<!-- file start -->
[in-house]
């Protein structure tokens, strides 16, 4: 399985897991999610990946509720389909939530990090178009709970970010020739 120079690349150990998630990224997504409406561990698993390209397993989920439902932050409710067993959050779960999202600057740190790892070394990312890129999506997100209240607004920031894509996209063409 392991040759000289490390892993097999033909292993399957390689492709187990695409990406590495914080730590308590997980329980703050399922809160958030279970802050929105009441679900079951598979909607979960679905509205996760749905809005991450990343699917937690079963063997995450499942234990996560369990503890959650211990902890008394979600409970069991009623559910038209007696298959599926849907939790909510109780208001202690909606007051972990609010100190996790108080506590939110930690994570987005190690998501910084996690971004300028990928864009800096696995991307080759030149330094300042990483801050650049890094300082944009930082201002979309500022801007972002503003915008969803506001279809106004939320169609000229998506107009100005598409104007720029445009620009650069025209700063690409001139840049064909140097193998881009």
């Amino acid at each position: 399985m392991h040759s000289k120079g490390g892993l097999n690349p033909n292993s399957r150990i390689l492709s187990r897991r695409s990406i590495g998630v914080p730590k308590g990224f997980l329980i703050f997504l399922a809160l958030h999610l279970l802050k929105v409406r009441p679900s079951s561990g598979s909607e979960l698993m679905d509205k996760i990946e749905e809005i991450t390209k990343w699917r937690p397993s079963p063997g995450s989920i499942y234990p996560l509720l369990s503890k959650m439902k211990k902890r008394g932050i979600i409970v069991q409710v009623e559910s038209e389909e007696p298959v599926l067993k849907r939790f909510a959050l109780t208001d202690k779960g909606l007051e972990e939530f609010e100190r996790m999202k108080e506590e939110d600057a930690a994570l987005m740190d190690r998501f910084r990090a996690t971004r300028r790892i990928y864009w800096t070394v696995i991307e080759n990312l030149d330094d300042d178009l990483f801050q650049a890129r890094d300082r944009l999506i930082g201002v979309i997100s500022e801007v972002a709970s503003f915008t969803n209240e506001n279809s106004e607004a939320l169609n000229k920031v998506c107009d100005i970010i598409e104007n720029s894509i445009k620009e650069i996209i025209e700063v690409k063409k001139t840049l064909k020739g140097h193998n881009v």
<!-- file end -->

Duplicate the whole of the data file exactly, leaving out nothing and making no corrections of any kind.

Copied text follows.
[in-house]
């Protein structure tokens, strides 16, 4: 399985897991999610990946509720389909939530990090178009709970970010020739 120079690349150990998630990224997504409406561990698993390209397993989920439902932050409710067993959050779960999202600057740190790892070394990312890129999506997100209240607004920031894509996209063409 392991040759000289490390892993097999033909292993399957390689492709187990695409990406590495914080730590308590997980329980703050399922809160958030279970802050929105009441679900079951598979909607979960679905509205996760749905809005991450990343699917937690079963063997995450499942234990996560369990503890959650211990902890008394979600409970069991009623559910038209007696298959599926849907939790909510109780208001202690909606007051972990609010100190996790108080506590939110930690994570987005190690998501910084996690971004300028990928864009800096696995991307080759030149330094300042990483801050650049890094300082944009930082201002979309500022801007972002503003915008969803506001279809106004939320169609000229998506107009100005598409104007720029445009620009650069025209700063690409001139840049064909140097193998881009």
């Amino acid at each position: 399985m392991h040759s000289k120079g490390g892993l097999n690349p033909n292993s399957r150990i390689l492709s187990r897991r695409s990406i590495g998630v914080p730590k308590g990224f997980l329980i703050f997504l399922a809160l958030h999610l279970l802050k929105v409406r009441p679900s079951s561990g598979s909607e979960l698993m679905d509205k996760i990946e749905e809005i991450t390209k990343w699917r937690p397993s079963p063997g995450s989920i499942y234990p996560l509720l369990s503890k959650m439902k211990k902890r008394g932050i979600i409970v069991q409710v009623e559910s038209e389909e007696p298959v599926l067993k849907r939790f909510a959050l109780t208001d202690k779960g909606l007051e972990e939530f609010e100190r996790m999202k108080e506590e939110d600057a930690a994570l987005m740190d190690r998501f910084r990090a996690t971004r300028r790892i990928y864009w800096t070394v696995i991307e080759n990312l030149d330094d300042d178009l990483f801050q650049a890129r890094d300082r944009l999506i930082g201002v979309i997100s500022e801007v972002a709970s503003f915008t969803n209240e506001n279809s106004e607004a939320l169609n000229k920031v998506c107009d100005i970010i598409e104007n720029s894509i445009k620009e650069i996209i025209e700063v690409k063409k001139t840049l064909k020739g140097h193998n881009v």